Steve Baur
Former Editor, Modified Mustangs & Fords
July 16, 2012
Photos By: Team MM&FF

Former MM&FF tech editor Steve Baur, who dreamed up and still owns Repeat Offender, called Friday morning of the race weekend to say he was under the weather and wouldn't be able to drive. Since we're usually busy covering the event, we scrambled to reach our reserve test driver and good friend Tony Gonyon of TunersInc. When we asked him if he could drive for us, he happily accommodated our request. Tony's years of drag racing experience proved priceless, as we spent the first few runs ironing out everything during Friday's test and tune session.

Driver in-hand, we passed tech with flying colors. On the first run during time trials, Tony familiarized himself with the car, the transmission, and our pushbutton-shifting situation. Back in the pits after the low-11-second run, Tony said that the engine seemed to be misfiring. Puzzled, we began pulling spark plugs, only to find all of them fouled--presumably from only running the engine long enough to drive in and out of the shop and onto the trailer over the past months.

On Tony's pit cart, we searched out spark plugs and stumbled upon the Emmett Head Performance crew. The Georgia-based company had plenty of plugs to choose from, and spared a set of Autolites for our not-running-so-good notchback. The guys even let us use a gapper and antiseize. We popped the plugs in and it was back to the staging lanes.

A few passes in the 10.90s and 10.80s helped build our confidence, but Tony informed us that the 4-5 up-shift was lazy. With the help of our guy at TCI, Scott Miller, we used the FAST 6X EZ-TCU to adjust the “6X Overlap” function, thus eliminating the shift flare. Tony requested a shift light, so we simply programmed the tachometer to light up red at 6,500 rpm, a feature of the Auto Meter Competition Series.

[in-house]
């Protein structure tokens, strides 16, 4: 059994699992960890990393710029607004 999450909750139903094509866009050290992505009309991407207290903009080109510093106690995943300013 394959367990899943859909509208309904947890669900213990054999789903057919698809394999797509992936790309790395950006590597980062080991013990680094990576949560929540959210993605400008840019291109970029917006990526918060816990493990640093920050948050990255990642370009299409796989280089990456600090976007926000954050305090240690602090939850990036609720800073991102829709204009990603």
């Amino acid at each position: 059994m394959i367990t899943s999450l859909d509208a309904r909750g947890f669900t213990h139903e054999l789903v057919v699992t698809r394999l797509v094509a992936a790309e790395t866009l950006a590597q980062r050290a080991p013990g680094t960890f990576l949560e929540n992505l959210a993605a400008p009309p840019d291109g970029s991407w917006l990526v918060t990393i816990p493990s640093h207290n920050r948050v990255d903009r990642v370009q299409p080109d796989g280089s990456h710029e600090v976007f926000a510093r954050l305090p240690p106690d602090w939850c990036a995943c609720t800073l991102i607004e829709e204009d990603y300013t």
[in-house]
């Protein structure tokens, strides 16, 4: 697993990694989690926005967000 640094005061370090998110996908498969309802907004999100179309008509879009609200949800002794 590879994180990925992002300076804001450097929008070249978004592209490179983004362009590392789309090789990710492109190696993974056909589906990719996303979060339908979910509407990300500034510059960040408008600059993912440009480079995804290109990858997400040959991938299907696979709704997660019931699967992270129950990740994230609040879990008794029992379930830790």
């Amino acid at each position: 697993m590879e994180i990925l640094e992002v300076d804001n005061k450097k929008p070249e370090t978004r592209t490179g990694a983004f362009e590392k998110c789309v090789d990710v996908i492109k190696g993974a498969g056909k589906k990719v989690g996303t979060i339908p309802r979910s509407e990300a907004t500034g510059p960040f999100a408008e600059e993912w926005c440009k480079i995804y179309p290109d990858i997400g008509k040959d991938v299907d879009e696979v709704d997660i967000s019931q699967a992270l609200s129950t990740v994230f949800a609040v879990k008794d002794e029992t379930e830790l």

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Another problem we were having was crankcase pressure. Since we don't have a PCV (positive crankcase ventilation) system, pressure in the crankcase was pushing the dipstick out about 4 inches and forcing oil out of our breather caps. Back on the cart, we went straight to the UPR Products display on the manufacturers' midway. There, we found a billet oil catch can to which we could attach two hoses. We installed the can, solving all of our problems--or so we thought.

On Saturday, before the True Street meeting and subsequent cruise, Tony had the chance to make another time trial. On this run, a nut fell onto Tony's foot from under the dash. We took a quick look, but couldn't determine its origin. Unalarmed, we continued. We later found (after the competition) that the nut held the brake pedal pivot bolt to the brake pedal assembly. Thankfully, it stayed in place. Sorry for the scare, Tony.

On the street, Repeat Offender did wonderfully. Everything stayed cool, fuel consumption was low, and it was even quiet enough for Tony to carry on a conversation with his wife, Sherry, who rode with him on the cruise. Remember, this was its first time on the street, and it made its way back without a hitch.

During the competition, the weather was hot and humid. There was a slight headwind, but we didn't really care--our car was making its debut. Runs one and two yielded a 10.96 and a 10.95, respectively. But instead of backing it off a little to try for the 11-second win, we told Tony to go all out and try for a spot in the Spring Break Shootout set for the following day. Unfortunately, the trans was starting to get hot and flared on the 3-4 upshift. The run wasn't wasted, though, and resulted in a 12.59, making our average 11.50. Not bad for its first time in competition, and certainly a good place to start its racing career.

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